CHAPTER 5 Exercise Solutions 91 Chapter 5, Exercise Solutions, Principles of Econometrics, 3e 92 EXERCISE 5.1 (a) y =1=,x 2 3 0, 0 xi2 xi3 yi 0 1 0 1 − 2 1 2 1 2 − 2 0 − 2 1 − 1 − 1 − 2 − 1 − 2 0 1 1 − 1 1 0 1 0 1 (b) yx* =13=, =x =2 16,2 yx** 4, x 10 ∑ ∑∑ii2 2 3i 3 i i i ** 2 * * * * (∑∑ ii∑2 3 i * 33 2i i i ix ) 13 ×−×4 0 = (c) b2 = = 2 2 2 2 0.8125 (( ) )(∑∑ ∑i ii 3i2 *− * 16×−0 0 2 (∑∑ ii∑3 2 i* 23 2i i * *i ix ) 4×−×0 = b3 = = 2 2 0.4 (( ) )(∑∑ i i3i 3i2 − * * 16 ×− 0 3 32 1 2− − = 1 (d) e =( 0.4, 0)9875−, 0.02−5, 0.3−75, 1.4125, 0.025, 0.6, 0.4125, 0.1875 ∑ eˆ2 3.8375 (e) σ=2 = = 0.6396 NK − − 93 ∗ ∗ (∑ ∑(xi2 i 2 3 3 i xxi 23 (f) r23= = 2 2 2 2 ∗ ∗ 0 ∑ ∑(i2 2i∑ x3i 3 i x x 2 3 2 (g) se(b b= = var( ) = = σ 0.6396 0.1999 2 2 6 )11 ∑( (xx − −r 2 2 i2 2 3 2 2 2 (h) SSE = =∑ ∑i 3i8375 = −=SST (y y ) 16, 2 SSR 12.1625 SSR = −SST SSE 12.16=25 = R= 0.7602 SST 16 Chapter 5, Exercise Solutions, Principles of Econometrics, 3e 93 EXERCISE 5.2 (a) A 95% confidence interval for β is 2 = bt±± = b se( ) 0.8125 2.447 0.1999 (0.3233,1.3017) ) 6 2, 5 7 9 . 02 ( (b) The null and alternative hypotheses are H,0 2:1≠1= 1 2 cTlhelated t-value is b2−1 0.8125 1− t= = − = 0.9377 se(b2) 0.1999 At a 5% significance level, we reject H if tt> = 2.447 . Since −0<.9377 2.447 , 0 (0.975,6) we do not reject H . 0 Chapter 5, Exercise Solutions, Principles of Econometrics, 3e 94 EXERCISE 5.3 b1 0.0091 (a) (i) The t-statistic for1b is = = 0.476 . se(1 ) 0.0191 0.0276 (ii) The standard error forb2bi2 se( ) = = 0.00418 . 6.6086 (iii) The estimate forβ3 is b3= 0.0002×− ( 6.9624=− 0.0014 . (iv) To compute R , we need SSE and SST. From the output, SSE = 5.752896. To find SST, we use the result SST σy N −1 0.0633 2 which gives SST =1×518 (= 0.0633) 6.08246. 2 SSE 5.75290 4 5Thus, R 1 1. − 0=− = SST 6.08246 (v) The estimated error standard deviation is σ= SSE = 5.752896= 0.061622 (NK − −) 1519 4 (b) Tvhelue b = 0.0276 implies that if ln(TOTEXP)increases by 1 unit the alcohol share 2 will increase by 0.0276. The change in the alcohol share from a 1-unit change in total expenditure depends on the level of total expenditure. Specifically, d(WALC) d(TOTEXP) = 0.0276 TOTEXP . A 1% increase in total expenditure leads to a 0.000276 increase in the alcohol share of expenditure. vaTue b3= −0.0014 suggests that if the age of the household head increases by 1 year the share of alcohol expenditure of that household decreases by 0.0014. vaTue b = −0.0133 suggests that if the household has one more child the share of the 4 alcohol expenditure decreases by 0.0133. (c) A 95% confidence interval for β3is − − = × ) 5 31 5 1 , 5 7 9 .3 0b se( ) 0.0014 1.96 0.0002 ( 0.0018, 0.0010) This interval tells us that, if the age of the household head increases by 1 year, the share of the alcohol expenditure is estimated to decrease by an amount between 0.0018 and 0.001. Chapter 5, Exercise Solutions, Principles of Econometrics, 3e 95 Exercise 5.3 (Continued) (d) The null and alternative hypotheses are H,0 40≠= β1 4 . b cTlhelated t-value is − = = 4 4.075 se( 4 At a 5% significance level, we reject H if tt> = 1.96 . Since −4>.075 1.96 , we 0 (0.975,1515) reject H and conclude that the number of children in the household influences the budget 0 proportion on alcohol. Having an additional child is likely to lead to a smaller budget share for alcohol because of the non-alcohol expenditure demands of that child. Also, perhaps households with more children prefer to drink less, believing that drinking may be a bad example for their children. Chapter 5, Exercise Solutions, Principles of Econometrics,96e EXERCISE 5.4 (a) The regression results are: n 2 WTRANS =− 0.0315+ 0.0414ln T(TEXP− 0.)001AGE − 0.0130 NK R= 0.0247 ()e (0.0322) (0.0071) (0.0004) (0.0055) (b) Tvalue b2= 0.0414 suggests that as ln(TOTEXP ) increases by 1 unit the budget proportion for transport increases by 0.0414. Alternatively, one can say that a 10% increase in total expenditure will increase the budget proportion for transportation by 0.004. (See Section A.4.8 of Appendix A.) The positive sign of2is according to our expectation because as households become richer they tend to use more luxurious forms of transport and the proportion of the budget for transport increases. vTlue b3= −0.0001 implies that as the age of the head of the household increases by 1 year the budget share for transport decreases by 0.0001. The expected signb is not 3 clear. For a given level of total expenditure and a given number of children, it is difficult to predict the effect of age on transport share. valuee b4= −0.0130 implies that an additional child decreases the budget share for transport by 0.013. The negative sign means that adding children to a household increases expenditure on other items (such as food and clothing) more than it does on transportation. Alternatively, having more children may lead a household to turn to cheaper forms of transport. (c) The p-value for testingH 0 3 = against the alternativH 1 3 ≠ where β3 is the coefficient of AGE is 0.869, suggesting that AGE could be excluded from the equation. Similar tests for the coefficients of the other two variables yield p-values less than 0.05. (d) The proportion of variation in the budget proportion allocated to transport explained by this equation is 0.0247. (e) For a one-child household: n WTRANS =−00.0315+ 0.0414ln(TOTEXP − 0) 0 0001AGE− 0.013NK =− 0.0315+ 0.041× ln(98.7−) 0.000×1 −6 0.0×13 1 = 0.1420 For a two-child household: WTRANS =−0 0.0315+0.0414ln( TOTEXP − ) 0.0001 AGE− 0.013NK 0 0 0 =− 0.0315+ 0.041× ln(98.7−) 0.000×1 −6 0.0×13 2 = 0.1290 Chapter 5, Exercise Solutions,Principles of Econometrics, 3e 97 EXERCISE 5.5 (a) The estimated equation is VALUE = 2 −8.4067 −0.1834CRI +ME 22.8−109NITOX 6.3715ROOMS 0.0478AGE (se) (5.3659) (0.0365) (4.1607) (0.3924) (0.0141) −1+.3353DIST− 0.2723ACCESS 0.0126TAX 1.1768PTRATIO (0.2001) (0.0723) (0.0038) (0.1394) The estimated equation suggests that as the per capita crime rate increases by 1 unit the home value decreases by $183.4. The higher the level of air pollution the lower the value of the home; a one unit increase in the nitric oxide concentration leads to a decline in value of $22,811. Increasing the average number of rooms leads to an increase in the home value; an increase in one room leads to an increase of $6,372. An increase in the proportion of owner-occupied units built prio r to 1940 leads to a decline in the home value. The further the weighted distances to the five Boston employment centers the lower the home value by $1,335 for every unit of weighted distance. The higher the tax rate per $10,000 the lower the home value. Finally, the higher the pupil-teacher ratio, the lower the home value. (b) A 95% confidence interval for the coefficient of CRIME is − − = × ± − bt± = b se( ) 0.1834 1.965 0.0365 ( 0.255, 0.112) . 2 (0.975,497)2 A 95% confidence interval for the coefficient of ACCESS is = × bt7 ± (0.975,497)7 0.2723 1.965 0.0723 (0.130, 0.414) (c) We want to test H 0Hβr1oom 7 against≠ : room 7 . The value of the t statistic is b −7− 6.3715 7 t=−= roo=s 1.6017 se(brooms 0.3924 At α= 0.05 , we reject H if the absolute calculated t is greater than 1.965. Since 0 −1.6017 1.965 , we do not reject H 0 The data is consistent with the hypothesis that increasing the number of rooms by one increases the value of a house by $7000. (d) We want to test H :Hβ≥ 1−a<ainst : 1. The value of the t statistic is 0 p1tratio ptratio −1+.1768 1 − t= = 0.1394 1.2683 At a significance level of α= 0.05, we rejectH if the calculated t is less than the critical 0 value t (0.05,497).648 . Since −1.2683 >− 1.648, we do not reject H 0. We cannot conclude that reducing the pupil-teacher ratio by 10 will increase the value of a house by more than $10,000. Chapter 5, Exercise Solutions,Principles of Econometrics, 3e 98 EXERCISE 5.6 The EViews output for verifying the answers to Exercise 5.1 is given below. Method: Least Squares Dependent Variable: Y Method: Least Squares Included observations: 9 Coefficient Std. Error t-Statistic Prob. X1 1.000000 0.266580 3.751221 0.0095 X2 0.812500 0.199935 4.063823 0.0066 X3 0.400000 0.252900 1.581654 0.1648 R-squared 0.760156 Mean dependent var 1.000000 Adjusted R-squared 0.680208 S.D. dependent var 1.414214 S.E. of regression 0.799740 Akaike info criterion 2.652140 Sum squared resid 3.837500 Schwarz criterion 2.717882 Log likelihood -8.934631 Hannan-Quinn criter. 1.728217 Chapter 5, Exercise Solutions, Principles of Econometrics, 3e 99 EXERCISE 5.7 (a) Estimates, standard errors and p-values for each of the coefficients in each of the estimated share equations are given in the following table. Explanatory Dependent Variable Variables Food Fuel Clothing Alcohol Transport Other Constant Estimate 0.8798 0.3179 −0.2816 0.0149 − 0.0191 0.0881 0.0ro2r S00265 0.0510 0.0370 00..00553762 p-value 0.0000 0.0000 0.0000 0.6878 0.7382 0.1006 ln(TOTEXP) Estimate − 0.1477 −0.0560 0.0929 0.0327 0.0321 0.0459 0.0ro3r S00058 0.0112 0.0082 00..00111286 p-value 0.0000 0.0000 0.0000 0.0001 0.0111 0.0001 AGE Estimate 0.00227 0.00044 −0.00056 −0.00220 0.00077 −0.00071 0.00ro5r 0St0029 0.00055 0.00040 00..0000005682 p-value 0.0000 0.1245 0.3062 0.0000 0.2167 0.2242 NK Estimate 0.0397 0.0062 −0.0048 − 0.0148 − 0.0123 − 0.0139 0.0ro4r S00044 0.0084 0.0061 00..00008984 p-value 0.0000 0.1587 0.5658 0.0152 0.1921 0.1157 An increase in total expenditure leads to decreases in the budget shares allocated to food and fuel and increases in the budget shares of the commodity groups clothing, alcohol, transport and other. Households with an older household head devote a higher proportion of their budget to food, fuel and transport and a lower proportion to clothing, alcohol and other. Having more children means a higher proportion spent on food and fuel and lower proportions spent on the other commodities. The coefficients of ln(TOTEXP) are significantly different from zero for all commodity groups. At a 5% significance level, age has a significant effect on the shares of food and alcohol, but its impact on the other budget sh ares is measured less precisely. Significance tests for the coefficients of the number of children yield a similar result. NK has an impact on the food and alcohol shares, but we can be less certain about the effect on the other groups. To summarize, ln(TOTEXP) has a clear impact in all equations, but the effect ofAGE and NK is only significant in the food and alcohol equations. Chapter 5, Exercise Solutions, Principles of Econometrics, 3e100 Exercise 5.7 (continued) (b) The t-values and p-values for testing H0 2β ≤ 0βagain1 2 : 0 are reported in the table below. Using a 5% level of significance, the critical value for each test is t(0.95,496)648 . t-value p-value decision WFOOD − 13.083 1.0000 Do not rejecH 0 WFUEL −9.569 1.0000 Do not rejecH 0 WCLOTH 8.266 0.0000 Reject H 0 WALC 4.012 0.0000 Reject H 0 WTRANS 2.548 0.0056 Reject H 0 WOTHER 3.884 0.0001 Reject H 0 Those commodities which are regarded as necessities (b2< 0) are food and fuel. The tests suggest the rest are luxuries. While alcohol, transportation and other might be luxuries, it is difficult to see clothing categorized as a luxury. Perhaps a finer classification is necessary to distinguish between basic and luxury clothing. Chapter 5, Exercise Solutions, Principles of Econometrics, 3e 101 EXERCISE 5.8 (a) The expected sign for β 2s negative because, as the number of grams in a given sale increases, the price per gram should decrease, implying a discount for larger sales. We expect β to be positive; the purer the cocaine, the higher the price. The sign for β will 3 4 depend on how demand and supply are changing over time. For example, a fixed demand and an increasing supply will lead to a fall in price. A fixed supply and increased demand would lead to a rise in price. (b) The estimated equation is: n 2 PRICE = 9 −0.8467 0 +.0600Q− UANT 0.1162Q= UAL 2.3546TREND R 0.5097 (se) (8.5803) (0.0102) (0.2033) (1.3861) (t) (10.588) ( −5.892) (0.5717) ( −1.6987) The estimated values for β2 3 an4 are −0.0600, 0.1162 and −2.3546, respectively. They imply that as quantity (number of gram s in one sale) increases by 1 unit, the price will go down by 0.0600. Also, as the quality increases by 1 unit the price goes up by 0.1162. As time increases by 1 year, the price decreases by 2.3546. All the signs turn out according to our expectations, with β4 implying supply has been increasing faster than demand. (c) The proportion of variation in cocaine price explained by the variation in quantity, quality and time is 0.5097. (d) For this hypothesis we test H<0 2 ≥ 0βagains1 2 : 0 . The calculated t-value is −5.892 . We reject H i0 the calculated t is less than the critical ( )95,52− 1.675. Since the calculated t is less than the critical t value, we rejec0 H and conclude that sellers are willing to accept a lower price if they can make sales in larger quantities. (e) We want to test H 0 3≤ 0 against1 3 : 0. The calculated t-value is 0.5717. At α= 0.05 we reject H 0 if the calculated t is greater than 1.675. Since for this case, the calculated t is not greater than the critical t, we do not rejHc0. We cannot conclude that a premium is paid for better quality cocaine. (f) The average annual change in the cocaine price is given by the value of b4=− 2.3546 . It has a negative sign suggesting that the price decreases over time. A possible reason for a decreasing price is the development of improved technology for producing cocaine, such that suppliers can produce more at the same cost. Chapter 5, Exercise Solutions, Principles of Econometrics, 3102 EXERCISE 5.9 (a) Theefficients, β3, β4and β5are expected to be positive, whereas 2 should be negative. The dependent variable is the log of per capita consumption of beef. As the price of beef declines, consumption of beef should increase (2< 0). Also, as the prices of lamb and pork increase, the consumption of beef should increase 3 β > 0 and4β > 0). If per capita disposable income increases, the consumption of beef should increase5(0). (b) The least squares estimates and standard errors are given by ln(QB) = −.6726 0.+8266ln ( ) 0.1997ln( ) ()( 1.()96 0)1826 ( 0)2127 +0+.4371ln( ) 0.1017ln ( ) R 2 0.7609 ( ) ( ) 0.2940 The estimated coefficients are elasticities, impl ying that a 1% increase in the price of beef leads to an 0.83% decrease in the quantity of beef consumed. Likewise, 1% changes in the prices of lamb and pork will cause 0.20% and 0.44% changes, respectively, in the quantity of beef consumed. The estimates seem reasonable. They all have the expected signs and the price of beef has the greatest effect on the quantity of beef consumed, a logical result. However, the standard errors of the coefficient estimates for the lamb and pork prices, and for income, are relatively large. (c) The estimated covariance matrix is given by ⎛ 2.7⎞42 0.1087 − − −36 0.2353 0.3314 ⎜ 0.1087 0.0334 0.0040 −0− .0107 0.0326 m ⎜ ⎟ cov( 1 2 3 4 5 = ⎜−0.0−36 0.0040 0.0453 0.0439 0.1661 ⎜−0−.353 0.0107− 0.0439 0.1472 0.0303 ⎜ ⎟ ⎝−0.3⎠14 0.0326 0.1661 0.0303 0.0864 and the standard errors, reported in part (b), are the square roots of the diagonal of this matrix. The matrix contains estimates of the variances and covariances of the least squares estimators 1 2 3 4 and b 5 The variances and covariances are measures of how the least squares estimates will vary and "covary" in repeated samples. (d) Using t(0.975,12)179 , the 95% confidence intervals are as follows. β 1 β 2 β3 β4 β5 lower limit 1.0563 −1.2246 −0.2638 −0.3989 −0.5389 upper limit 8.2888 −0.4286 0.6632 1.2732 0.7423 Chapter 5, Exercise Solutions, Principles of Econometrics, 103 EXERCISE 5.10 (a) The estimated regression models and 95% confidence intervals fo3 β follow. (i) All houses: n PRICE =− 41948+ 90.970SQFT − 755.04AGE (se) (6990) (2.403) (140.89) − − = × ± − bt± = b se( ) 755.04 1.962 140.89 ( 1031.5, 478.6) 3 (0.975,10773 (ii) Town houses: PRICE = 9+0415 44 −.014SQFT 2621.6AGE (se) (11437) (5.688) (375.4) − − = × ± − b3± (0.975,67)3 2621.6 1.996 375.4 ( 3370.8, 1872.3) (iii) French style homes: n PRICE =− 293804+ 184.21SQFT− 64.713AGE (se) (32988) (10.43) (3473.323) − = × ± − bt± = b se( ) 64.7 1.986 3473.3 ( 6961.1, 6831.7) 3 (0.975,94)3 The value of additional square feet is highest for French style homes and lowest for town houses. Town houses depreciate more with age than do French style homes. The larger number of observations used in the regression for all houses has led to standard errors that are much lower than those for the special-category houses. In terms of the confidence intervals for , it also means the confidence interval for all houses is much narrower than 3 those for the special-category houses. The confidence interval for French style homes is very wide and includes both positive and negative ranges. Age does not seem to be an important determinant of the price of French style homes. For town houses it is more important than for the total population of houses. (b) We wish to test the hypothesis H0 3 =− 1000 against the alternative 0 3− 1000. The results for each of the three cases follow. (i) All houses: The critical values (0.975,1077)62 and t(0.025,1077).962 . We reject H 0 if the calculated t-value is such t ≥1.962 or t ≤ −1.962. The calculated value is t = =−55.04 ( 1000) 1.74 140.89 Since −1<<62 1.74 1.962 , we do not reject H . The data is consistent with the 0 hypothesis that having an older house reduces its price by $1000 per year for each year of its age. Chapter 5, Exercise Solutions, Principles of Econometrics, 3e 104 Exercise 5.10(b) (continued) (b) (i)ow houseTs:h e critical values are (0.975,67).996 and t (0.025,67) 1.996 . We reject H i0 the calculated t-value is such that t ≥1.996 or t ≤− 1.996 . The calculated value is −−2−621.6 ( 1000) − t= = 4.32 375.4 Since t =−4<.32 1.996 , we reject H 0 The data is not consistent with the hypothesis that having an older house reduces its price by $1000 per year for each year of its age. (iii) French style homes: The critical values are t(0.975,94)986 and (0.025,94) 1.986 . We reject H if the calculated t-value is such that t ≥1.986 or t ≤− 1.986 . The 0 calculated value is −−6−4.713 ( 1000) t = = 0.27 3473.3 Since −1<.<86 0.27 1.986, we do not reject H . The data is consistent with the 0 hypothesis that having an older house reduces its price by $1000 per year for each year of its age. Chapter 5, Exercise Solutions, Principles of Econometrics,105 EXERCISE 5.11 (a) The estimated regression model is VOTE = 5+2.44 0.6488−GROWTH 0.1862INFLATION (se) (1.49) (0.1675) (0.4320) The hypothesis test results on the significance of the coefficients are: H 0 2>:=01 2 p-value = 0.0003 significant at 10% level H H:0<: β p-value = 0.335 not significant at 10% level 0 3 1 3 One-tail tests were used because more growth is considered favorable, and more inflation is considered not favorable, for re-election of the incumbent party. (b) The predicted percentage vote for the incumbent party when INFLATION = 4 and GROWTH =− 4 is VOTE =− +2.4×4 0.6488 ( 4) 0.1862 4 49.104 0 (c) Ignoring the error term, the incumbent party will get the majority of the vote when β+β GROWT+ Hβ INFLAT> ION 50 1 2 3 Assuming β1 1 and β3 3 , and given INFLATION = 4 and GROWTH =− 4 , the incumbent party will get the majority of the vote when 52.44−β4−2 0.186≥2 4 50 which is equivalent to β<−(−50 0.18× 62+21 4 52.44= 357) 4 0.42467 2 To ensure accuracy, we have included more decimal places in this calculation than are in the reported equation. teFirg H 0 2 0.42467 against the alternative H1 2 > 0.42467, the t-value is 0.64876−0.42467 t = = 1.338 0.16746 For a 5% significance level, the critical valut(0.95, 28)01. The rejection region is t ≥1.701. Thus, H 0 is not rejected. The incumbent party might still get elected if GROWTH =− 4% . Chapter 5, Exercise Solutions, Principles of Econometrics, 3e 106 EXERCISE 5.12 (a) The estimated equation is n TIME =1 +9.9166 0.3+ 6923DE+ PART 1.3353REDS 2.7548TRAINS (se) (1.2548) (0.01553) (0.1390) (0.3038) Interpretations of each of the coefficients are: β1: The estimated time it takes Bill to get to work when he leaves Carnegie at 6:30AM and encounters no red lights and no trains is 19.92 minutes. β2: If Bill leaves later than 6:30AM, his traveling time increases by 3.7 minutes for every 10 minutes that his departure time is later than 6:30AM (assuming the number of red lights and trains are constant). β3: Each red light increases traveling time by 1.34 minutes. β : Each train increases traveling time by 2.75 minutes. 4 (b) The 95% confidence intervals for the coefficients are: β1 ×bt1±= (0.975,227)1 19.9166 1.970 1.2548 (17.44, 22.39) β2=×bt2±= (0.975,227)2 0.36923 1.970 0.01553 (0.339, 0.400) =3× bt3± =(0.975,227)3 1.3353 1.970 0.1390 (1.06,1.61) = × bt±± = b se( ) 2.7548 1.970 0.3038 (2.16,3.35) 4 4 (0.975,227)4 In the context of driving time, these intervals are relatively narrow ones. We have obtained precise estimates of each of the coefficients. (c) Thyepotheserse H 0 32≥ and H :1 32 < . The critical value is t(0.05,227)1.652 . We reject H 0hen the calculated t-value is less than −1.652 . This t-value is 1.3353−2 − t= = 4.78 0.1390 Since −4<.78 1.652, we reject H .0We conclude that the delay from each red light is less than 2 minutes. (d) Thyepothesaerse H :β3= and H :β 3 ≠ . The critical values are t =− 1.652 0 4 1 4 (0.05,227) and t =1.652 . We reject H when the calculated t-value is such that t <− 1.652 or (0.95,227) 0 t >1.652 . This t-value is 2.7548−3 t= = 0.807 0.3038 Since −1.65<2 0.807 1.652, we do not reject H 0 The data are consistent with the hypothesis that each train delays Bill by 3 minutes. Chapter 5, Exercise Solutions, Principles of Econometrics, 3e 107 Exercise 5.12 (continued) (e) Delaying the departure time by 30 minutes, increases travel time by 30 β 2. Thus, the null hypothesis is H :30 β≥ 10 , or H 3:β 1 ≥ , and the alternative is H3:β1< . We 0 2 0 2 1 2 reject H 0f tt≤ (0.05,227) 1.652, where the calculated t-value is t = =36923−0.33333 2.31 0.01553 Since 2.31>− 1.652 , we do not reject H . The data are consistent with the hypothesis that 0 delaying departure time by 30 minutes increases travel time by at least 10 minutes. (f) If we assume that ββ,2 3 and β4 are all non-negative, then the minimum time it takes Bill to travel to work is β1 . Thus, the hypotheses are H00 1 ≤ and H1 12> . We reject H if tt≥ = 1.652 , where the calculated t-value is 0 (0.95,227) 19.9166− 20 − t= = 0.066 1.2548 Since −0<.066 1.652 , we do not reject H 0. The data support the null hypothesis that the minimum travel time is less than or equal to 20 minutes. It was necessary to assume that β2 3 and β 4 are all positive or zero, otherwise increasing one of the other variables will lower the travel time and the hypothesis would need to be framed in terms of more coefficients than β1. Chapter 5, Exercise Solutions, Principles of Econometrics, 3e 108 EXERCISE 5.13 (a) The coefficient estimates, standard errors, t-values and p-values are in the following table. Dependent Variable: ln(PROD) Error Std. Coeff t-value p-value C -1.5468 0.2557 -6.0503 0.0000 ln(AREA) 0.3617 0.06405.6550.0000 ln(LABOR) 0.43280.0669 6.47180.0000 ln(FERT) 0.20950.03835.47500.0000 All estimates have elasticity interpretations. For example, a 1% increase in labor will lead to a 0.4328% increase in rice output. A 1% in crease in fertilizer will lead to a 0.2095% increase in rice output. All p-values are less than 0.0001 implying all estimates are significantly different from zero at conventional significance levels. (b) The null and alternative hypotheses are 5 H.0 20 = and5 H.1 20 ≠ . The 1% critical values are t(0.995,348).59 and t(0.005,348)2.59 . Thus, the rejection region is t ≥ 2.59 or t ≤− 2.59. The calculated value of the test statistic is − t = =.3617 −0.5 2.16 0.064 Since −2<.59 2.16 2.59, we do not reject H 0 The data are compatible with the hypothesis that the elasticity of production with respect to land is 0.5. (c) A 95% interval estimate of the elasticity of production with respect to fertilizer is given by bt± ×= ± × = b se( ) 0.2095 1.967 0.03826 (0.134, 0.285) 4 (0.975,348) 4 This relatively narrow interval implies the fertilizer elasticity has been precisely measured. (d) This hypothesis test is a test of3 0 30 ≤ agains3 H.1 30 > . The rejection region is tt≥ = 1.649 . The calculated value of the test statistic is (0.95,348) t = =.433−0.3 1.99 0.067 rejeet H because 1.99 >1.649. There is evidence to conclude that the elasticity of 0 production with respect to labor is greater than 0.3. Reversing the hypotheses and testing 3 H. :β0≥ against 3 H. :β0< , leads to a rejection region of t ≤− 1.649 . The 0 3 1 3 calculated t-value ist =1.99 . The null hypothesis is not rejected because 1.99 >− 1.649 . Chapter 5, Exercise Solutions, Principles of Econometri109 3e EXERCISE 5.14 (a) The predicted logarithm of rice productioAREA=1 , LABOR = 50, and FERT =100 is ln(PRO−D) =+×.+4×8 =0.3617 ln(1) 0.4328 ln(50) 0.2095 ln(100) 1.111318 Using the corrected predictor given on page 95 of the text, the corresponding prediction of rice production is = × PRσOD = exp (n(PROD) ) exp(ˆ2 2) exp(1.111318) exp(0.341419 2 ) = 3.22071 (b) The marginal principle says apply more fertilizer if ∂ PROD PRICE FERT > = 0.004 ∂FERT PRICE RICE Since ∂PROD =β × PROD , ∂FERT 4 FERT the above marginal principle can be stated as: Apply more fertilizer if PROD β4 FERT> 0.004 Substituting PROD = 3.22071 and FERT =100 , this inequality is the same as 100 β4 0.004 = 0.1242 3.22071 (c) The hypoth2 4 2 1 H. 0 4≤ and H 1 4> 0.1242 . The 5% critical value is t(0.95,348)49 , leading to a rejection regt ≥1.649. The calculated t-value is 0.2095−0.1242 t= = 2.23 0.0383 Since 2.23>1.649, we reject H . The farmer should apply more fertilizer. We chose 0 β>40.1242 as the alternative hypothesis because th e farmer would not want to incur the cost of more fertilizer unless there was strong evidence from the data that it is profitable to do so. Chapter 5, Exercise Solutions, Principles of Econo110rics, 3e Exercise 5.14 (continued) (d) The predicted logarithm of rice production for AREA=1, LABOR = 50, and FERT =1 is ln(PR−D) =+×.+4=8 0.3617 ln(1) 0.4328 ln(50) 0.2095 ln(10.146525 Nthitg ln(1)= 0, the estimated variance of the prediction error can be written as n n 2 n n 2 var( b=+ar(1)33n(5+)]1 varb( )b [ln(50] cov( , ) ˆ − = .06535875 15.303924 0.004473275 2 3.912023 ( 0.01360617) + 0.341419 = 0.143929 and n se( f )f= =var( 0.143929 0.37938 A 95% interval estimate for the logarithm of rice production at the specified values is n(PROD=)± (0.975,348) 0.146525 1.9668 0.37938 ( 0.59964, 0.89269) The corresponding 95% interval estimate for rice production is ( )p(−0=9964), exp(0.89269)(0.549, 2.442) Chapter 5, Exercise Solutions, Principles of Econometrics, 3e 111 EXERCISE 5.15 (a) Taking logarithms yields the equation eln(tt=ttt t1 2 ln( 3)β l4( +)β 5ln( +β) ln( + ) where β1 lαn( ). This form of the production function is linear in the coefficients β 1 β 2 β3, β 4nd β , 5nd hence is suitable for least squares estimation. (b) Coefficient estimates and their standard errors are given in the following table. Estimated Standard coefficient error β 2 0.05607 0.25927 β 3 0.22631 0.44269 0.04358 0.38989 β 4 β 5 0.66962 0.36106 (c) The estimated coefficients show the proportional change in output that results from proportional changes in K, L, E and M. All these estimated coefficients have positive signs, and lie between zero and one, as is requi red for profit maximization to be realistic. Furthermore, they sum to approximately one, indicating that the production function has constant returns to scale. However, from a statistical point of view, all the estimated coefficients are not significantly different from zero; the large standard errors suggest the estimates are not reliable.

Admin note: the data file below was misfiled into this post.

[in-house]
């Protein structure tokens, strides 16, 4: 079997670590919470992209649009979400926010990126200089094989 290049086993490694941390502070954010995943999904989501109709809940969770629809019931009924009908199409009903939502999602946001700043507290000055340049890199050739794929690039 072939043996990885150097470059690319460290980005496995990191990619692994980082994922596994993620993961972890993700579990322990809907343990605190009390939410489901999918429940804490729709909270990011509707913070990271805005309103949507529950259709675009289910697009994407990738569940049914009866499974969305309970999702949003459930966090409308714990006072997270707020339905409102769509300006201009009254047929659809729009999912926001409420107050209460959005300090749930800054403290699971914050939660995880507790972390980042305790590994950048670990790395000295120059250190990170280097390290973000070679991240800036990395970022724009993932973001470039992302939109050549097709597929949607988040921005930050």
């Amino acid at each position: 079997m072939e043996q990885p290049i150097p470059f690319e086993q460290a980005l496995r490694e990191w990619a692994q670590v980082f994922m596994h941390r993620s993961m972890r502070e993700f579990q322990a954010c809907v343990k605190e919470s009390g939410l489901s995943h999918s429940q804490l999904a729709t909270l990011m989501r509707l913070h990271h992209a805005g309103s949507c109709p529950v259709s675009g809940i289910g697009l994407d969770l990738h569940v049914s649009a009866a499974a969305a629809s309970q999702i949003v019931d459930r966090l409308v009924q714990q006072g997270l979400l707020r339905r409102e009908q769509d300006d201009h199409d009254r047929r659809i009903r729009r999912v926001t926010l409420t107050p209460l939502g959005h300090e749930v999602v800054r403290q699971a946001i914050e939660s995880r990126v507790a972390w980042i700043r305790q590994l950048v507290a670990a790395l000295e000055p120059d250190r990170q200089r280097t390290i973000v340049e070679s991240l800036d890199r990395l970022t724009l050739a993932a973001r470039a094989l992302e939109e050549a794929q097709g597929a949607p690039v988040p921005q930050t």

### BOOM! Enjoy Your Free Notes!